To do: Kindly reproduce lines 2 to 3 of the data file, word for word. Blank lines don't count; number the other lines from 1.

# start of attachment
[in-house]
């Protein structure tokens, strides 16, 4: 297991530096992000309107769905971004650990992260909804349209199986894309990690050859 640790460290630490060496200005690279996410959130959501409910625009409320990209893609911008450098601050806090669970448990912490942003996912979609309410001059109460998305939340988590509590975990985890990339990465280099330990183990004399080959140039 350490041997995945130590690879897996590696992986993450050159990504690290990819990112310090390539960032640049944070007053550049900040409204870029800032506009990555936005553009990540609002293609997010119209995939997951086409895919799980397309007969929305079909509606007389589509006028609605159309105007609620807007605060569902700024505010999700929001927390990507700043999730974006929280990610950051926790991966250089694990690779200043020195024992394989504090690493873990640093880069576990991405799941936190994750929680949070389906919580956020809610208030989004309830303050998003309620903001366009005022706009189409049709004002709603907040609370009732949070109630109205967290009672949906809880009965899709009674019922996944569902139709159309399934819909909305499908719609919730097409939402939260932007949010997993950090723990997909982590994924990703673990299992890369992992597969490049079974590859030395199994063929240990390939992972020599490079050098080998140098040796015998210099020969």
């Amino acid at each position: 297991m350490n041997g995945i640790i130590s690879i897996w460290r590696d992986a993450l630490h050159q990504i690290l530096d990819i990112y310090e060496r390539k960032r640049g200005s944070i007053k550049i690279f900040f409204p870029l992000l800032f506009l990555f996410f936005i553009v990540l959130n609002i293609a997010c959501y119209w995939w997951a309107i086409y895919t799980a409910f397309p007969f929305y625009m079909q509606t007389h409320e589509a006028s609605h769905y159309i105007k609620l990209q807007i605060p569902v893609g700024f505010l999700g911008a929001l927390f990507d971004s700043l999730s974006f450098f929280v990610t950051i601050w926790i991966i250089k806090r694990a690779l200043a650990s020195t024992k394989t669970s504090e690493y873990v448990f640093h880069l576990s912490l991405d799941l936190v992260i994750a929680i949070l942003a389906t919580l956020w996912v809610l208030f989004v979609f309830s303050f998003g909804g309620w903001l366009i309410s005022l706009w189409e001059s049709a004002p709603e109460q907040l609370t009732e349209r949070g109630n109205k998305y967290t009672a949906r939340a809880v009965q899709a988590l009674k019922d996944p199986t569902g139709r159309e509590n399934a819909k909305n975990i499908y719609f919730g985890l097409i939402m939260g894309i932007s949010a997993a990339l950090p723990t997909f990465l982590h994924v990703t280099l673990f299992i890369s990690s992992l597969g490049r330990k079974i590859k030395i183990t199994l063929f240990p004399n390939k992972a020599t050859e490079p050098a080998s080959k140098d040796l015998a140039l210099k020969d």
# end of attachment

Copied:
């Protein structure tokens, strides 16, 4: 297991530096992000309107769905971004650990992260909804349209199986894309990690050859 640790460290630490060496200005690279996410959130959501409910625009409320990209893609911008450098601050806090669970448990912490942003996912979609309410001059109460998305939340988590509590975990985890990339990465280099330990183990004399080959140039 350490041997995945130590690879897996590696992986993450050159990504690290990819990112310090390539960032640049944070007053550049900040409204870029800032506009990555936005553009990540609002293609997010119209995939997951086409895919799980397309007969929305079909509606007389589509006028609605159309105007609620807007605060569902700024505010999700929001927390990507700043999730974006929280990610950051926790991966250089694990690779200043020195024992394989504090690493873990640093880069576990991405799941936190994750929680949070389906919580956020809610208030989004309830303050998003309620903001366009005022706009189409049709004002709603907040609370009732949070109630109205967290009672949906809880009965899709009674019922996944569902139709159309399934819909909305499908719609919730097409939402939260932007949010997993950090723990997909982590994924990703673990299992890369992992597969490049079974590859030395199994063929240990390939992972020599490079050098080998140098040796015998210099020969």
């Amino acid at each position: 297991m350490n041997g995945i640790i130590s690879i897996w460290r590696d992986a993450l630490h050159q990504i690290l530096d990819i990112y310090e060496r390539k960032r640049g200005s944070i007053k550049i690279f900040f409204p870029l992000l800032f506009l990555f996410f936005i553009v990540l959130n609002i293609a997010c959501y119209w995939w997951a309107i086409y895919t799980a409910f397309p007969f929305y625009m079909q509606t007389h409320e589509a006028s609605h769905y159309i105007k609620l990209q807007i605060p569902v893609g700024f505010l999700g911008a929001l927390f990507d971004s700043l999730s974006f450098f929280v990610t950051i601050w926790i991966i250089k806090r694990a690779l200043a650990s020195t024992k394989t669970s504090e690493y873990v448990f640093h880069l576990s912490l991405d799941l936190v992260i994750a929680i949070l942003a389906t919580l956020w996912v809610l208030f989004v979609f309830s303050f998003g909804g309620w903001l366009i309410s005022l706009w189409e001059s049709a004002p709603e109460q907040l609370t009732e349209r949070g109630n109205k998305y967290t009672a949906r939340a809880v009965q899709a988590l009674k019922d996944p199986t569902g139709r159309e509590n399934a819909k909305n975990i499908y719609f919730g985890l097409i939402m939260g894309i932007s949010a997993a990339l950090p723990t997909f990465l982590h994924v990703t280099l673990f299992i890369s990690s992992l597969g490049r330990k079974i590859k030395i183990t199994l063929f240990p004399n390939k992972a020599t050859e490079p050098a080998s080959k140098d040796l015998a140039l210099k020969d």